I was too young to see The Graduate when it came out in the late 1960s. I saw it for the first time when attending college. One line among many that sticks with me is from the scene early in the movie at the graduation party of one of the main characters, Benjamin Braddock, played by Dustin Hoffman. This party is hosted by his very proud, if out of touch parents, at their suburban home in southern California. It is attended by a bevy of the parents' friends but none of the Graduate's friends are at the party. Benjamin is exhorted by an older, very earnest man, to go into "PLASTICS". Plastics, Benjamin is told, is the industry of the future. (This is, I presume, before anyone envisioned what the descendants of the ENIAC would become!)
So...what has been on my mind lately? PLASTICS. Plastic bags. The ones you get at the grocery store. And the convenience store. And Target. And the State Store (I'm in Pennsylvania, and we don't have liquor stores or wine stores. We have State Stores. Because the PLCB (Pennsylvania Liquor Control Board) has a monopoly on wine and spirits here in the Commonwealth of Pennsylvania. But I digress.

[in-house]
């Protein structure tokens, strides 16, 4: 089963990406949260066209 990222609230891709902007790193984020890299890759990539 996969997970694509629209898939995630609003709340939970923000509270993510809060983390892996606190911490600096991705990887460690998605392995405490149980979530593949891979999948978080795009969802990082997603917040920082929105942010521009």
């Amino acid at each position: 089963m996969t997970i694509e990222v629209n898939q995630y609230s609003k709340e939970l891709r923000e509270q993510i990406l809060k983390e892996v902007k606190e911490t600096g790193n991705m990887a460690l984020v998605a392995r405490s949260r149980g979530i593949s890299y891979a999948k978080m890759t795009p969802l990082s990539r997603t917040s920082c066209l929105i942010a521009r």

Back to PLASTICS. Plastic bags. The March/April issue of Sew News
has a great article (page 54 and 55), written by Lynn Weglarz. She gives complete directions on how to make your very own "Plastic Bag Thing" (my name). Basically, you cut a big rectangle, sew it together lengthwise, hem the ends, putting in a casing, then insert a drawstring at the top end, and a 6 inch piece of elastic (joined) at the bottom end. You end up with a sausage casing like thing, which you can hang up. You stuff the bags in the top, at the drawstring end, and pull them out the bottom at the elasticized end. It is a great way to store plastic bags neatly and conveniently.
For my version, I used some leftover corduroy (I think a fabric with body is best for this project). I also embroidered "Bags" on the fabric. Yes, it would be self-evident that "bags" were in this thing, but what the heck...at least I used my embroidery machine. I liked mine so much that I ended up making a total of five. Four of them will become gifts to family members for this upcoming Easter.
After I got done this project, it occurred to me that one could make this same thing out of some old jeans legs (or any pants legs). Since the diameter of the sleeve is about that of a pant leg. Oh well, maybe next time...
I don't do much 'crafty' stuff like this normally. But this was fun, and after three hours' work, I've got some useful gifts to give my family!